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The rise of the ‘regulatory state’ in developing countries has remained an understudied phenomenon. It is characterized by arm’s length regulation, achieved by creation of Independent Regulatory Agency (IRA). The diffusion and transplantation of IRA models, from developed country context into a developing country context, is a critical juncture for analyzing the emergence of regulatory state in developing country. This paper reviews the debate generated in India when such transplantation began in a politically sensitive and ecologically complex sector like water. This is done by placing the local debate in the wider international discourse on IRA.
The review shows how different mechanisms of institutional isomorphism – coercive isomorphism, mimetic isomorphism, and policy learning – can be used to explain the structure and substance of regulation being adopted in India. Reforms through isomorphism raise concerns on the appropriate rationale for IRA in water sector. Review of the related laws suggests that the conventional credible commitment rationale is inadequate to explain the emergence of these IRAs. Political uncertainty, the root-cause of credible commitment rationale, needs to be explored as an appropriate rationale for IRA for ensuring development and implementation of long-term, integrated and consistent policy framework on water resources. But this requires proper sequencing of reforms in which the evolution of normative framework precedes creation of new institutions like IRA. The paper further reviews the normative aspects, such as equity and efficiency, to show how reconciling of seemingly contrasting principles is a huge challenge in developing an effective regulatory model. Finally the paper presents the idea of ‘decentered regulation’ and ‘sunshine commission’ as the two alternative propositions relevant for the developing country context.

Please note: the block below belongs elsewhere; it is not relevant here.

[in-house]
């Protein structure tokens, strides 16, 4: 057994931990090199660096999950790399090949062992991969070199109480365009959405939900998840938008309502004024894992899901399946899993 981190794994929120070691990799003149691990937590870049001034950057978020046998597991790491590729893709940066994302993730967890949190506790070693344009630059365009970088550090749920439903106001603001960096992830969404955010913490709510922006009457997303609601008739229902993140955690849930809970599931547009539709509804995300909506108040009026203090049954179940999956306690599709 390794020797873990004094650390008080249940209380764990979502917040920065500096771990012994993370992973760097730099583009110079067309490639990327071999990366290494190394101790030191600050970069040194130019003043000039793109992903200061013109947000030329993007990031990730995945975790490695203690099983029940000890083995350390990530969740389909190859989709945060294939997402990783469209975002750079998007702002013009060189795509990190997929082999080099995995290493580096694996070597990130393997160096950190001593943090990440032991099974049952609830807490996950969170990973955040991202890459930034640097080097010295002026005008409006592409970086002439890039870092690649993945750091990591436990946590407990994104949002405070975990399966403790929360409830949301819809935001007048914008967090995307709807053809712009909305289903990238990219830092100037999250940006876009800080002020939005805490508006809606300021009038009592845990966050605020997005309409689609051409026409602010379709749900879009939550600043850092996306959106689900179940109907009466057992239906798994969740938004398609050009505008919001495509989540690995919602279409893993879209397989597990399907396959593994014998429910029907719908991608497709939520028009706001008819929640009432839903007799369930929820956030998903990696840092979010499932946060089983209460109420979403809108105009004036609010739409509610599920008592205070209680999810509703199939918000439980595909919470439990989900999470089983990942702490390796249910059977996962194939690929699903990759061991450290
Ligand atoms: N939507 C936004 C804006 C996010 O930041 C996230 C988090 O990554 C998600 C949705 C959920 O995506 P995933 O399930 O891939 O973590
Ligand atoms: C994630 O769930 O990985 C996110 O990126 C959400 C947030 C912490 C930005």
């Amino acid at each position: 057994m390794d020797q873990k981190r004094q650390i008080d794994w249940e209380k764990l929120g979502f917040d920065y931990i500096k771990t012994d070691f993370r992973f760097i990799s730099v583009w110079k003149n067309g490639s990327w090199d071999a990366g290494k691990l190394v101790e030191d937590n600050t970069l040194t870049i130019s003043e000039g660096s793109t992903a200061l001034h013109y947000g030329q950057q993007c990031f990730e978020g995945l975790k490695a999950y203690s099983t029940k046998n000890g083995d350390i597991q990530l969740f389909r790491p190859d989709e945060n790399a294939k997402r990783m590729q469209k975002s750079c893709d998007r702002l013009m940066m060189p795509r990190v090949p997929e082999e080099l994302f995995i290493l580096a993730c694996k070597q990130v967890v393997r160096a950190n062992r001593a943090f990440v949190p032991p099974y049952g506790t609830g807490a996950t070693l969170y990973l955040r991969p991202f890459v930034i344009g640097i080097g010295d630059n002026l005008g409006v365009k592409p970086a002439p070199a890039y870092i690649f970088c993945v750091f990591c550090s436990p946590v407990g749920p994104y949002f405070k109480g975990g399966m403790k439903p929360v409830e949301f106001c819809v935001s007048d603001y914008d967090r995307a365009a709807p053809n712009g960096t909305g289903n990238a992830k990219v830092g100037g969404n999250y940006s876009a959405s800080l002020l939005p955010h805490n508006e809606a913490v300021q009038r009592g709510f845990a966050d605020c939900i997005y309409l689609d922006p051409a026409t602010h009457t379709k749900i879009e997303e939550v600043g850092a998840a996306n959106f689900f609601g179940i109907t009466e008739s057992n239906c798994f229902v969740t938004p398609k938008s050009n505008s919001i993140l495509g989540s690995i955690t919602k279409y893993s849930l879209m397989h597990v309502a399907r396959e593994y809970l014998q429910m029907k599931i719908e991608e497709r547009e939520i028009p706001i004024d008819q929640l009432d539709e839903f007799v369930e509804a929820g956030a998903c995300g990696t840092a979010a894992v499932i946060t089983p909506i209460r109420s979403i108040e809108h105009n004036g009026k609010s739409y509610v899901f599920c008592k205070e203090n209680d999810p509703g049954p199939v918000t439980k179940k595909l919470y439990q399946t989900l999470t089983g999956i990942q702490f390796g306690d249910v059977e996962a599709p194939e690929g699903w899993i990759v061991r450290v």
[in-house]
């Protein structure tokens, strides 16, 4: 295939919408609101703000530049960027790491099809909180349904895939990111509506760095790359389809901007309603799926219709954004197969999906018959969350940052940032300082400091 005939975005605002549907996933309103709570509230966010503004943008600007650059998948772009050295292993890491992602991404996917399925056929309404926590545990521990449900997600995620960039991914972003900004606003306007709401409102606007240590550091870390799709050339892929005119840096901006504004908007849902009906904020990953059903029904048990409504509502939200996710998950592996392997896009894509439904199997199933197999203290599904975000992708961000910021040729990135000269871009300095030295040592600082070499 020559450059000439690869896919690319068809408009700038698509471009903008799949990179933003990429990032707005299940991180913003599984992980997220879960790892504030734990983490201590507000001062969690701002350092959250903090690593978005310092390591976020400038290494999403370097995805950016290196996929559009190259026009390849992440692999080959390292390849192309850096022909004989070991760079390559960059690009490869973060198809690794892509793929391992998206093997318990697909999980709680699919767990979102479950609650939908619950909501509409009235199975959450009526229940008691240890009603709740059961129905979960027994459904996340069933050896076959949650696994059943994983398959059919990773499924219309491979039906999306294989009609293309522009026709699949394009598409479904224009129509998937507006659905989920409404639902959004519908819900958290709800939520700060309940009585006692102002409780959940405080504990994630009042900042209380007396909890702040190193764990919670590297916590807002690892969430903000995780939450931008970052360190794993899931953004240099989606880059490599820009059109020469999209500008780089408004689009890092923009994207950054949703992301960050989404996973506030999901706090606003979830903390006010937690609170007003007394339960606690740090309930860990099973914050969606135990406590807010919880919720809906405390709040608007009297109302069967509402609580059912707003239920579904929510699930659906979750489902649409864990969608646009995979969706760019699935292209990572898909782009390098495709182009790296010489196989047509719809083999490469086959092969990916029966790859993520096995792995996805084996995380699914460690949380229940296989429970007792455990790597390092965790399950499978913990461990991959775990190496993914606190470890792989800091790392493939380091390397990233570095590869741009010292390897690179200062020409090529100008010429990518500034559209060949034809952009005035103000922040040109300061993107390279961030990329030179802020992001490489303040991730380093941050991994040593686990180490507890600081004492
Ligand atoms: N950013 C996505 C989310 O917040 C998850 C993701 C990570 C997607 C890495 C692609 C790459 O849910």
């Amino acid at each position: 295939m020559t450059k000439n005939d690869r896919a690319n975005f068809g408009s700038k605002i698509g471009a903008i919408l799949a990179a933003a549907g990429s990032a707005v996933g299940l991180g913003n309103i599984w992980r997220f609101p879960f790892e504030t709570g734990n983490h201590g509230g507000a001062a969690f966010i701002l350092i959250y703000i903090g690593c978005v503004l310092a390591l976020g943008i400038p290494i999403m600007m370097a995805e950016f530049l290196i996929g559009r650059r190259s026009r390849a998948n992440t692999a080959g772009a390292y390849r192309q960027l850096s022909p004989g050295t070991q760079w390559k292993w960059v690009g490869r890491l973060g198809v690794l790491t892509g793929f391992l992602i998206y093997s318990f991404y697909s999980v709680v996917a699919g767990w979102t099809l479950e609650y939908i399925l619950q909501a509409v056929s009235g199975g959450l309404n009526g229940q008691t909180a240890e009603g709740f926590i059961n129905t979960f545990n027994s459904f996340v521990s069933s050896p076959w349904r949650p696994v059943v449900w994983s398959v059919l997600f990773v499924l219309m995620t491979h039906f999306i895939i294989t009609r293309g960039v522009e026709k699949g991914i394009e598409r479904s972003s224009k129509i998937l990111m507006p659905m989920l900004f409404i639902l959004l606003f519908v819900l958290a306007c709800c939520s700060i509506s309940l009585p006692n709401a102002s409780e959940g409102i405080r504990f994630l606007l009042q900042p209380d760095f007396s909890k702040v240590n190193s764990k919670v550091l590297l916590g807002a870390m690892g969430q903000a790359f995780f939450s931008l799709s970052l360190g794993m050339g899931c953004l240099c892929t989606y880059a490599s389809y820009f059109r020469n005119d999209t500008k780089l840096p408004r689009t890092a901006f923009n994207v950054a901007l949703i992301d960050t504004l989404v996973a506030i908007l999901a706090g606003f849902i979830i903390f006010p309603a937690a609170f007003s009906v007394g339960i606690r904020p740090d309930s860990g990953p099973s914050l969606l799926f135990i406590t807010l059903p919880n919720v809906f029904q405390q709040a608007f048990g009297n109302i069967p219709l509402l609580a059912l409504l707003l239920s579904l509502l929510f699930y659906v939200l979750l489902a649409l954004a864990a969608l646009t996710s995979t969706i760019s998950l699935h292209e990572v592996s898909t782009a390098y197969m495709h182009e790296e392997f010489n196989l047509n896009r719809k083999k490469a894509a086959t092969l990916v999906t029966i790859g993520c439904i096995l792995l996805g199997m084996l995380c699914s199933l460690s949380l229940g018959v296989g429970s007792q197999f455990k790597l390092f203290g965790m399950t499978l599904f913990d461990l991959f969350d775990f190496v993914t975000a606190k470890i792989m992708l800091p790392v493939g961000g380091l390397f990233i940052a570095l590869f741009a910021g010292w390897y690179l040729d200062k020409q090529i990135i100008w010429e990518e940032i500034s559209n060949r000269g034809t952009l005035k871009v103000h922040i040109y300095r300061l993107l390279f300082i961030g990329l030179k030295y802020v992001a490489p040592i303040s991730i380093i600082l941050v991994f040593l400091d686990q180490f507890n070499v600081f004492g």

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- Independent Regulatory Agencies in Water Sector in India: Debate and Discourse
- Chapter 6
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